of places where States have done wonderful things.
    So, we take the position that policywise that States need 
the Federal backup, the Federal standard, but with the 
flexibility to do better and maybe do it in different ways.
    Mr. Ryan. Yes. It sounds like a case is being made across 
the board for performance-based standards with autonomy and 
discretion to go find the best way to meet these standards, 
find the best technology to accomplish those goals.
    If anybody disagrees with that, please speak up.
    I wanted to ask you, Ms. Studders, a quick question. This 
is an interesting chart you showed us, your geographic 
breakdown. It is very intriguing that you decided to use a 
regional approach to configure your agency and controls instead 
of the silo approach.
    Is that being done anywhere else and have any of your State 
counterparts consulted you on doing that? Have you run into any 
kind of Federal barriers in trying to implement this 
restructuring?
    Ms. Studders. I might be corrected by one of my peers who 
have more time than I. I think Wisconsin did a similar 
reorganization, slightly different, but geographically based. 
To my knowledge, we are the only two States that have done 
that, Congressman.
    What is different about it or what we have found that is so 
successful is that we are at the source of the problem. I will 
be honest, the northern part of my State is mining and it is 
recreational lakes.
    The skills of the scientists that I need in the north are 
very different than the skills I need dealing with feedlot 
operators in the southern part of the State of Minnesota.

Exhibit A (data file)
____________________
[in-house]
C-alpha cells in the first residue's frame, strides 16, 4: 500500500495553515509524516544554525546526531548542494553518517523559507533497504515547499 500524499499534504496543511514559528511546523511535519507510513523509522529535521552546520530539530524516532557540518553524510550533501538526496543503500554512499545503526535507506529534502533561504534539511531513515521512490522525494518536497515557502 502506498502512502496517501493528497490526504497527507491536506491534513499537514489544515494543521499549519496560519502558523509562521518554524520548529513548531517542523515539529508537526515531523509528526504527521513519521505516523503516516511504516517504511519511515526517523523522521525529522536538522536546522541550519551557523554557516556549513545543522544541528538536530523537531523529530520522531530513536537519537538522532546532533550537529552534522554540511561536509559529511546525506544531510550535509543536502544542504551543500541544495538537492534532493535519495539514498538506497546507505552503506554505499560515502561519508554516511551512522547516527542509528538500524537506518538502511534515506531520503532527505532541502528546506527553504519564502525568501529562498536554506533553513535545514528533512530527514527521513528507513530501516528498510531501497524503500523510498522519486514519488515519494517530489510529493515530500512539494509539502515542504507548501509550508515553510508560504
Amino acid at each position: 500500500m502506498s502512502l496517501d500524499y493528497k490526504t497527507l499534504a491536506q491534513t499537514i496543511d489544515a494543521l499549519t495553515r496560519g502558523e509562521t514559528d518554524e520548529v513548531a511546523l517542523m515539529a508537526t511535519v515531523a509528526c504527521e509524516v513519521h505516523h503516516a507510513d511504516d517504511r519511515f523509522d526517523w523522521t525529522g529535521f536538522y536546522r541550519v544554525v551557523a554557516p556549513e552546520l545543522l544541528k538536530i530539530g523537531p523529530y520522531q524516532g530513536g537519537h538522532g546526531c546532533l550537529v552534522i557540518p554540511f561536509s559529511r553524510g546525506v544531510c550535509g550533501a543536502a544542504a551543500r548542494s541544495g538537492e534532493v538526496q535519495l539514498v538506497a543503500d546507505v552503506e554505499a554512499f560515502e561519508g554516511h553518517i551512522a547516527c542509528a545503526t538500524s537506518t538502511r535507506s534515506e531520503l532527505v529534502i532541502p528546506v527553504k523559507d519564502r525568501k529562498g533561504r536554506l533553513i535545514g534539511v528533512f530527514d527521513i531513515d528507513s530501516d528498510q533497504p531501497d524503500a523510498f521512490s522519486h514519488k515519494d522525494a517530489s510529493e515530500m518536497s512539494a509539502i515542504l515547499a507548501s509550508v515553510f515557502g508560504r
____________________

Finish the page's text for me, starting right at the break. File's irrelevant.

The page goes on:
In the Karst area, which is southern Minnesota, I know 
several other States here have the Karst dilemma, which is 
geology that allows pollution to move very rapidly without 
knowing where it is going to go. I need experts in the southern 
part of the State who can deal with that.
    Where I can tell you that we have had some difficulty, and 
I will be honest on two fronts, the Federal Government and the 
entire environmental protection system that we are all speaking 
about today was created in reaction to crises. We created the 
Clean Air Act when we had air pollution problems; the Clean 
Water Act when we had a couple of rivers on fire.
    The unfortunate part is that you can have staff working in 
a program in the air area and they don't talk to their 
counterpart in the water area. That is how you come up with 
these major enforcement dilemmas that hit the headlines of the 
paper and they say, ``What is the environmental agency doing 
wrong?``
    When you are arranged by those silos, as I literally refer 
to them, there is no reason for the air people and the water 
people to talk to one another, share their information, find 
out if they maybe have a problem company that they need to sit 
down and talk about.
    With our new organization, my staff that are hydro-
geologists, that are scientists, that are working in the air, 
water, the brownfields and the remediation area are on a team 
working on a facility. They are able to holistically look at 
that facility and prioritize what we need to do first to get 
that facility into compliance.
    So, we are looking at the environment. We are not just 
looking at a permit regulatory requirement.
    Mr. Ryan. That is fascinating.